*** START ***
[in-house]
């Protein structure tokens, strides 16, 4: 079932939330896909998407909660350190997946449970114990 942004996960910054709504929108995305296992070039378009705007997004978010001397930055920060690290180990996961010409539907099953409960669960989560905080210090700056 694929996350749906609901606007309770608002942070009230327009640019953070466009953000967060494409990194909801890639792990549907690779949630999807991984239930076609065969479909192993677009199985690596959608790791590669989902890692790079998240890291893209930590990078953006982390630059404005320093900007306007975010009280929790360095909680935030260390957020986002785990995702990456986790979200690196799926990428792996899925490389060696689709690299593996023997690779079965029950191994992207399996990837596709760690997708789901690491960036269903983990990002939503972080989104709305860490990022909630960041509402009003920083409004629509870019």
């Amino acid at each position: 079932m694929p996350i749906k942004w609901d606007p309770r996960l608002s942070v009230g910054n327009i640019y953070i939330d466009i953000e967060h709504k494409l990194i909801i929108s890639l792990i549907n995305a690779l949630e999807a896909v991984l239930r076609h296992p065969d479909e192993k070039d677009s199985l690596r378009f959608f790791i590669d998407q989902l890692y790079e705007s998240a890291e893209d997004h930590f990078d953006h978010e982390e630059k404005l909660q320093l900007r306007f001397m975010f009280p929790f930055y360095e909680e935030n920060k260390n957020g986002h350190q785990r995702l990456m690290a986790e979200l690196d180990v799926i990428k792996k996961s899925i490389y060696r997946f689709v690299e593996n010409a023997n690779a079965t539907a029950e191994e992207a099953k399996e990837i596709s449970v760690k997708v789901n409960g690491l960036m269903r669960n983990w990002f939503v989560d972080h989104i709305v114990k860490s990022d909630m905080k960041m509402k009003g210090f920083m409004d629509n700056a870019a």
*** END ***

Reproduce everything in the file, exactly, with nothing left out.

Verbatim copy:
[in-house]
């Protein structure tokens, strides 16, 4: 079932939330896909998407909660350190997946449970114990 942004996960910054709504929108995305296992070039378009705007997004978010001397930055920060690290180990996961010409539907099953409960669960989560905080210090700056 694929996350749906609901606007309770608002942070009230327009640019953070466009953000967060494409990194909801890639792990549907690779949630999807991984239930076609065969479909192993677009199985690596959608790791590669989902890692790079998240890291893209930590990078953006982390630059404005320093900007306007975010009280929790360095909680935030260390957020986002785990995702990456986790979200690196799926990428792996899925490389060696689709690299593996023997690779079965029950191994992207399996990837596709760690997708789901690491960036269903983990990002939503972080989104709305860490990022909630960041509402009003920083409004629509870019």
């Amino acid at each position: 079932m694929p996350i749906k942004w609901d606007p309770r996960l608002s942070v009230g910054n327009i640019y953070i939330d466009i953000e967060h709504k494409l990194i909801i929108s890639l792990i549907n995305a690779l949630e999807a896909v991984l239930r076609h296992p065969d479909e192993k070039d677009s199985l690596r378009f959608f790791i590669d998407q989902l890692y790079e705007s998240a890291e893209d997004h930590f990078d953006h978010e982390e630059k404005l909660q320093l900007r306007f001397m975010f009280p929790f930055y360095e909680e935030n920060k260390n957020g986002h350190q785990r995702l990456m690290a986790e979200l690196d180990v799926i990428k792996k996961s899925i490389y060696r997946f689709v690299e593996n010409a023997n690779a079965t539907a029950e191994e992207a099953k399996e990837i596709s449970v760690k997708v789901n409960g690491l960036m269903r669960n983990w990002f939503v989560d972080h989104i709305v114990k860490s990022d909630m905080k960041m509402k009003g210090f920083m409004d629509n700056a870019a």